Seven Indicators of Dog Food Quality
The best evidence that you’ve chosen the right dog food is your dog itself. Your furry pal’s inward and outward appearance is tangible, visible proof that you’re dishing up a food that meets its nutritional needs.
While other factors can also affect your pup’s health and behavior, making sure your dog eats properly is fundamental to its well-being. Fortunately, there are a number of ways your dog reflects your chow choice, say experts. Here are seven signs your dog is thriving on well-balanced, nutritious dog food:
- A shiny coat and healthy skin If your dog has a dull, dry and brittle coat with flaking skin, diet could be to blame, says Dr. Bart Iaia, DVM, who practices in Renton, Wash. Look for omega-6 and omega-3 fatty acids in dog food, says Dr. Iaia. Your pet needs these essential fats. Flaky skin could be a sign of a zinc deficiency, a problem with home-cooked diets.
- A healthy digestive system Poop is more than the stuff you, ever the responsible dog owner, scoop on a regular basis. Poop matters, say Dr. Iaia and Dr. Laird Goodman, DVM, a Beaverton, Ore., veterinarian who is on the board of directors for the Oregon Veterinary Medical Association. “You want good stools -- firm, but not dry, and not loose,” advises Dr. Goodman. Note how often your dog poops as well, says Dr. Iaia. If your dog poops more than twice a day, that’s an indication your pal’s food might not contain enough protein in forms it can use. You can be reassured if your dog’s food has “complete and balanced” on the label.
- A resilient immune system Vitamin E and antioxidants will help your dog stave off illness, building its immune system, says Dr. Iaia. Veterinary research has found that a diet rich in antioxidants, such as beta-carotene, improves immune system responses. This is particularly important as your dog ages, since a dog’s ability to fight illnesses weakens as it grows older.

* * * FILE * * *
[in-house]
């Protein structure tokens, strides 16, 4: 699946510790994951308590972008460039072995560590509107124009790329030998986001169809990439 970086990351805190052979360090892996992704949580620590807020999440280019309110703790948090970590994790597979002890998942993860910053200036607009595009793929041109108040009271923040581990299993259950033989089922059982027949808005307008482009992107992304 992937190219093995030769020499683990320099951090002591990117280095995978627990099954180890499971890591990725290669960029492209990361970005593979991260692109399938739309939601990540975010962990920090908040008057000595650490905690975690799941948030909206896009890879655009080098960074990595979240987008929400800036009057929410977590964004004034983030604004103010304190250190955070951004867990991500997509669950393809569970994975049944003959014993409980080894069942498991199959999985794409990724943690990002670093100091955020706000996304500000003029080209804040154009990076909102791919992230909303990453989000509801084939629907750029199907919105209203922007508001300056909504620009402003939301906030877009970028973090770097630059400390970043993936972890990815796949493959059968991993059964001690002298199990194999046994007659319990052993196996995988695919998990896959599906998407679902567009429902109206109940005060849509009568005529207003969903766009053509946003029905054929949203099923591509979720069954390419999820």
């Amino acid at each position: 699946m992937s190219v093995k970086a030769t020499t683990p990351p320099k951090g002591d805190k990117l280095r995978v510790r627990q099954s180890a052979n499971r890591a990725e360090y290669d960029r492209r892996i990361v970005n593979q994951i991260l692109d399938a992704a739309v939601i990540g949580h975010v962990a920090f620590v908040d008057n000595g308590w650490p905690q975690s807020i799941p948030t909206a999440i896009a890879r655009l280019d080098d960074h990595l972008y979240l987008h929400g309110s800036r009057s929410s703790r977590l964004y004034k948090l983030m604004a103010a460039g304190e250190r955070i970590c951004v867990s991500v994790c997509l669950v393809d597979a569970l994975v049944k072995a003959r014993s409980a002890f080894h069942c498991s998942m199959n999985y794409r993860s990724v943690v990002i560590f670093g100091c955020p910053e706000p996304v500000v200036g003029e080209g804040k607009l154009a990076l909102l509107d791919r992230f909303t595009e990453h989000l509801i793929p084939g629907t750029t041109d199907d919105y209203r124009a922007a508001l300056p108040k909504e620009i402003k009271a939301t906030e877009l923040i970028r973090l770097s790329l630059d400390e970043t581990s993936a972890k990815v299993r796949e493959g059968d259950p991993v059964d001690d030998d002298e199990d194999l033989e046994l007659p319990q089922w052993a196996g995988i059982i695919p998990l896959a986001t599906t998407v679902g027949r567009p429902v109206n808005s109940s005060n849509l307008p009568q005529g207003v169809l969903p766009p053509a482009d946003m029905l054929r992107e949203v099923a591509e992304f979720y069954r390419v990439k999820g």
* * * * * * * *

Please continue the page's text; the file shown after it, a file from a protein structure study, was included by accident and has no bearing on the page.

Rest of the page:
- Strong bones and joints Calcium and vitamin D make for strong bones in your dog, just as they do for you. Dog owners who simply feed their dog meat, rather than a well-balanced commercial food, run the risk of their pet suffering soft bones, resulting in fractures, experts say. A well-balanced dog food will include all such essential nutrients.
A veterinarian can use X-rays to evaluate your dog’s bone density if a problem is suspected, says Dr. Korinn E. Saker, DVM, Ph.D., diplomate of the American College of Veterinary Nutrition and a clinical nutritionist at North Carolina State University College of Veterinary Medicine. X-rays can also detect hairline fractures and other “less obvious” health problems caused by poor nutrition, such as urinary tract stones, adds Dr. Saker.
- Healthy teeth and gums Your dog’s teeth should be strong and white, with healthy, pink gums covering the roots. If you notice a reddening of the gums, a buildup of tartar on the teeth or bad breath, it can indicate dental problems, says Dr. Iaia. Some dry foods and dog treats are designed to slow the progress of dental disease, so look for products that specifically mention dental care or tartar-fighting properties.
- Strong muscles Hourglass figures aren’t just for movie stars. Your dog should maintain good muscle tone, with an hourglass shape when viewed from above, says Dr. Saker. “Obese dogs have lost the tucked up appearance just after the ribcage, when viewed from the side,” she says. You should be able to feel your dog’s ribs but not see them. If your dog is eating a lot but looks too thin, you’re probably not feeding a high-quality dog food, says Dr. Iaia.
- A healthy heart A well-balanced, complete dog food will include protein, calcium, amino acids, fatty acids, potassium and sodium to promote heart health. Your veterinarian can evaluate your dog’s heart health through regular checkups, and if needed, blood work.
Seven could be your dog’s lucky number, in terms of future health, if it exhibits these positive signs. Dr. Goodman advises that you should avoid feeding your dog table scrap handouts, along with too many treat snacks. Instead, stick to a quality diet that both you and your dog can count on. And don’t be afraid to discuss the matter with your veterinarian, who may be able to provide additional nutrition-related advice. Dr. Goodman suggests, “Take the label from your food to the veterinarian to have a better understanding of what you’re providing your dog.”
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